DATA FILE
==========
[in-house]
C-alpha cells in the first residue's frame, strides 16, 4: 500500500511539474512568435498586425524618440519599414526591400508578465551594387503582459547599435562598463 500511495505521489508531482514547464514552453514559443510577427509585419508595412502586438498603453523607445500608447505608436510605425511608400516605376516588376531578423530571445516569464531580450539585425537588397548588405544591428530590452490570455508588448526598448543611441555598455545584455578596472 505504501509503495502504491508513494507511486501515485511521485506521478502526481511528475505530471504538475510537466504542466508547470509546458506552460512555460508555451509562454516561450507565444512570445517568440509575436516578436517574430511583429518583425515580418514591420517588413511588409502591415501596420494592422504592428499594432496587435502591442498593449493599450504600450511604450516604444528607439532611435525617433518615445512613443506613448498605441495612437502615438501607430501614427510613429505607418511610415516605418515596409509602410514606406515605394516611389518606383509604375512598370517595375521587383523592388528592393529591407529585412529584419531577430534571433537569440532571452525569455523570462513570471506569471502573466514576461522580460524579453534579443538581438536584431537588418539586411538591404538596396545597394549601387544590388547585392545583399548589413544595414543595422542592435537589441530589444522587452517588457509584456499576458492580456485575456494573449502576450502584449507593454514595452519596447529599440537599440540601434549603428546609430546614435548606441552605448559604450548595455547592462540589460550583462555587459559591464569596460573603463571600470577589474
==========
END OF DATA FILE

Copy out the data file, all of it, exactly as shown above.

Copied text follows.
[in-house]
C-alpha cells in the first residue's frame, strides 16, 4: 500500500511539474512568435498586425524618440519599414526591400508578465551594387503582459547599435562598463 500511495505521489508531482514547464514552453514559443510577427509585419508595412502586438498603453523607445500608447505608436510605425511608400516605376516588376531578423530571445516569464531580450539585425537588397548588405544591428530590452490570455508588448526598448543611441555598455545584455578596472 505504501509503495502504491508513494507511486501515485511521485506521478502526481511528475505530471504538475510537466504542466508547470509546458506552460512555460508555451509562454516561450507565444512570445517568440509575436516578436517574430511583429518583425515580418514591420517588413511588409502591415501596420494592422504592428499594432496587435502591442498593449493599450504600450511604450516604444528607439532611435525617433518615445512613443506613448498605441495612437502615438501607430501614427510613429505607418511610415516605418515596409509602410514606406515605394516611389518606383509604375512598370517595375521587383523592388528592393529591407529585412529584419531577430534571433537569440532571452525569455523570462513570471506569471502573466514576461522580460524579453534579443538581438536584431537588418539586411538591404538596396545597394549601387544590388547585392545583399548589413544595414543595422542592435537589441530589444522587452517588457509584456499576458492580456485575456494573449502576450502584449507593454514595452519596447529599440537599440540601434549603428546609430546614435548606441552605448559604450548595455547592462540589460550583462555587459559591464569596460573603463571600470577589474